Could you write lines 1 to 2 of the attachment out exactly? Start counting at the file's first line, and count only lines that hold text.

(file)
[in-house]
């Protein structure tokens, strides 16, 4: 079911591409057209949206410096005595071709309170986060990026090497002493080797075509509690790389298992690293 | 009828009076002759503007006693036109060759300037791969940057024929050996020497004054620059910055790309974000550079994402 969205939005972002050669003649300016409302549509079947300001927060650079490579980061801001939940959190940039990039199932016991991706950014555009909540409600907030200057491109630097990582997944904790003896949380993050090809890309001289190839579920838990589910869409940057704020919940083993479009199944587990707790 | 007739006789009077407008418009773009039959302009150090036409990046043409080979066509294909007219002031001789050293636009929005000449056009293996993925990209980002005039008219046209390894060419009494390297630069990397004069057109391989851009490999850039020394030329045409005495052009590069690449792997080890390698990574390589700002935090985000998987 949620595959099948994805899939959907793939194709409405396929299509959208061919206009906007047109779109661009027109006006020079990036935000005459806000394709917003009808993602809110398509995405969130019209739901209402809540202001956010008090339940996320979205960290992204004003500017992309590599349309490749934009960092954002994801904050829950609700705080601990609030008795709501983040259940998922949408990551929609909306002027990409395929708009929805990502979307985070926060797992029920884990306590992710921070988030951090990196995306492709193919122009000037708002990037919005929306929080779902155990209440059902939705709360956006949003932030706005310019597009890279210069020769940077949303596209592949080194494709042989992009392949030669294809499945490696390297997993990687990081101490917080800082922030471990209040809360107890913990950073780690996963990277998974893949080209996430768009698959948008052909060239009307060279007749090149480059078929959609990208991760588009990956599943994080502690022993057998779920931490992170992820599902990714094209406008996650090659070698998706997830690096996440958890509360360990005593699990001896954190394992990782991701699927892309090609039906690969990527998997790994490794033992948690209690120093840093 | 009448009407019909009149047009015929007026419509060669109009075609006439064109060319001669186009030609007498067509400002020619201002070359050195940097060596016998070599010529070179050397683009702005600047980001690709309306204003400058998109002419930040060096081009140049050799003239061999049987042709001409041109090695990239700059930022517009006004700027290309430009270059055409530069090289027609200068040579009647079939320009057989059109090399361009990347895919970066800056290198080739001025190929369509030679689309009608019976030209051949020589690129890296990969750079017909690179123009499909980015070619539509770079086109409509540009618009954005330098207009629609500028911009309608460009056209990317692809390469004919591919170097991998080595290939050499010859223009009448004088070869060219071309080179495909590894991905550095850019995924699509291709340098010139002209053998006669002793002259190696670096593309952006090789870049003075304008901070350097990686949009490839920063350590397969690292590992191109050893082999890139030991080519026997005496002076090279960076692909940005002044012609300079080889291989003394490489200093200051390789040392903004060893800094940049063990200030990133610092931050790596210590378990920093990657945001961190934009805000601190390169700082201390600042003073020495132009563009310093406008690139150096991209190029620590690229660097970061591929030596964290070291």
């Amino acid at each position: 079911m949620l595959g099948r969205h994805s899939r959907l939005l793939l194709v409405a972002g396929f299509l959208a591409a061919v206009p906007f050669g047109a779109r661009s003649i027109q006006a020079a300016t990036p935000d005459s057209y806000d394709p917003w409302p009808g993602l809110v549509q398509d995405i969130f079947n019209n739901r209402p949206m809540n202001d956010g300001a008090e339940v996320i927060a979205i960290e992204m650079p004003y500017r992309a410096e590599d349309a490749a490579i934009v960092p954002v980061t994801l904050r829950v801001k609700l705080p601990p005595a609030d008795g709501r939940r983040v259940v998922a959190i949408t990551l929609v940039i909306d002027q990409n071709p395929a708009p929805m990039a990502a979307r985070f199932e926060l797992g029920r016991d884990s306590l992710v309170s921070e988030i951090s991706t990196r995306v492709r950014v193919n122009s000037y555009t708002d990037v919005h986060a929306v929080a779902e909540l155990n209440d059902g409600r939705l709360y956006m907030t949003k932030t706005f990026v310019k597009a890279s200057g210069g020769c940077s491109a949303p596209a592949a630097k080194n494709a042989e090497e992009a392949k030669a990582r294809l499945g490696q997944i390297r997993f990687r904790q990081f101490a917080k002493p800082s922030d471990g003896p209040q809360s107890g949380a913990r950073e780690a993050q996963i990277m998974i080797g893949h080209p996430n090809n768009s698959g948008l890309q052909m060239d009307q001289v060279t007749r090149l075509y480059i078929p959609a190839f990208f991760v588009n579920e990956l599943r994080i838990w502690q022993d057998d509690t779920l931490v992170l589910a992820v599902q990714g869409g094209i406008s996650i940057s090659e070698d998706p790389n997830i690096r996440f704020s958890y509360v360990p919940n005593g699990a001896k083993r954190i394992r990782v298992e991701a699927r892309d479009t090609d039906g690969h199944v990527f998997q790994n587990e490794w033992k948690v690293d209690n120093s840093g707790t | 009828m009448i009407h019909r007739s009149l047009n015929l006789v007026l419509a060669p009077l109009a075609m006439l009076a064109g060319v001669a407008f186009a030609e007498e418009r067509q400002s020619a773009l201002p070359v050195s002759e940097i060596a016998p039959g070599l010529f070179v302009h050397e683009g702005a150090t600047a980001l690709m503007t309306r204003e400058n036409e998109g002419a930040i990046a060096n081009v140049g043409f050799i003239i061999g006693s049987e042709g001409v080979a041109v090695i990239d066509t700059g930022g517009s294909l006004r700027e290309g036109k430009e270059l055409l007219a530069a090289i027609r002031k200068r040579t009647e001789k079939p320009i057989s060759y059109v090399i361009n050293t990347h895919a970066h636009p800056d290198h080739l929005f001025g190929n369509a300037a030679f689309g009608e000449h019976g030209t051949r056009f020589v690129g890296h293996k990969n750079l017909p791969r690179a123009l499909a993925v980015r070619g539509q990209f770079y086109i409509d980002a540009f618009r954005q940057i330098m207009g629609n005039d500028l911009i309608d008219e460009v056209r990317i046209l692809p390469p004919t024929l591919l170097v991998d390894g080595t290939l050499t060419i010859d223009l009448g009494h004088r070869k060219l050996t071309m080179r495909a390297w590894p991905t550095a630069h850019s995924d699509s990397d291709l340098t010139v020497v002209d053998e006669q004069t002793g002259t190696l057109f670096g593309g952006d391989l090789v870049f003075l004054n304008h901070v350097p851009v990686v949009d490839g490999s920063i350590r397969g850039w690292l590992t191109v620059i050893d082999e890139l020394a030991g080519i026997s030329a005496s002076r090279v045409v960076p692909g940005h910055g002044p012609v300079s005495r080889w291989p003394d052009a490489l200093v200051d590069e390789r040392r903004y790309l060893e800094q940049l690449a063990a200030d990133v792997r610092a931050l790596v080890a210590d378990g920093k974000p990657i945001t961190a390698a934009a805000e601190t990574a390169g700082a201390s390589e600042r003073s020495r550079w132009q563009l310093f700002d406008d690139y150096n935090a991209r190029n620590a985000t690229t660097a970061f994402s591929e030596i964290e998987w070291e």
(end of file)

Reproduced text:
[in-house]
């Protein structure tokens, strides 16, 4: 079911591409057209949206410096005595071709309170986060990026090497002493080797075509509690790389298992690293 | 009828009076002759503007006693036109060759300037791969940057024929050996020497004054620059910055790309974000550079994402 969205939005972002050669003649300016409302549509079947300001927060650079490579980061801001939940959190940039990039199932016991991706950014555009909540409600907030200057491109630097990582997944904790003896949380993050090809890309001289190839579920838990589910869409940057704020919940083993479009199944587990707790 | 007739006789009077407008418009773009039959302009150090036409990046043409080979066509294909007219002031001789050293636009929005000449056009293996993925990209980002005039008219046209390894060419009494390297630069990397004069057109391989851009490999850039020394030329045409005495052009590069690449792997080890390698990574390589700002935090985000998987 949620595959099948994805899939959907793939194709409405396929299509959208061919206009906007047109779109661009027109006006020079990036935000005459806000394709917003009808993602809110398509995405969130019209739901209402809540202001956010008090339940996320979205960290992204004003500017992309590599349309490749934009960092954002994801904050829950609700705080601990609030008795709501983040259940998922949408990551929609909306002027990409395929708009929805990502979307985070926060797992029920884990306590992710921070988030951090990196995306492709193919122009000037708002990037919005929306929080779902155990209440059902939705709360956006949003932030706005310019597009890279210069020769940077949303596209592949080194494709042989992009392949030669294809499945490696390297997993990687990081101490917080800082922030471990209040809360107890913990950073780690996963990277998974893949080209996430768009698959948008052909060239009307060279007749090149480059078929959609990208991760588009990956599943994080502690022993057998779920931490992170992820599902990714094209406008996650090659070698998706997830690096996440958890509360360990005593699990001896954190394992990782991701699927892309090609039906690969990527998997790994490794033992948690209690120093840093 | 009448009407019909009149047009015929007026419509060669109009075609006439064109060319001669186009030609007498067509400002020619201002070359050195940097060596016998070599010529070179050397683009702005600047980001690709309306204003400058998109002419930040060096081009140049050799003239061999049987042709001409041109090695990239700059930022517009006004700027290309430009270059055409530069090289027609200068040579009647079939320009057989059109090399361009990347895919970066800056290198080739001025190929369509030679689309009608019976030209051949020589690129890296990969750079017909690179123009499909980015070619539509770079086109409509540009618009954005330098207009629609500028911009309608460009056209990317692809390469004919591919170097991998080595290939050499010859223009009448004088070869060219071309080179495909590894991905550095850019995924699509291709340098010139002209053998006669002793002259190696670096593309952006090789870049003075304008901070350097990686949009490839920063350590397969690292590992191109050893082999890139030991080519026997005496002076090279960076692909940005002044012609300079080889291989003394490489200093200051390789040392903004060893800094940049063990200030990133610092931050790596210590378990920093990657945001961190934009805000601190390169700082201390600042003073020495132009563009310093406008690139150096991209190029620590690229660097970061591929030596964290070291």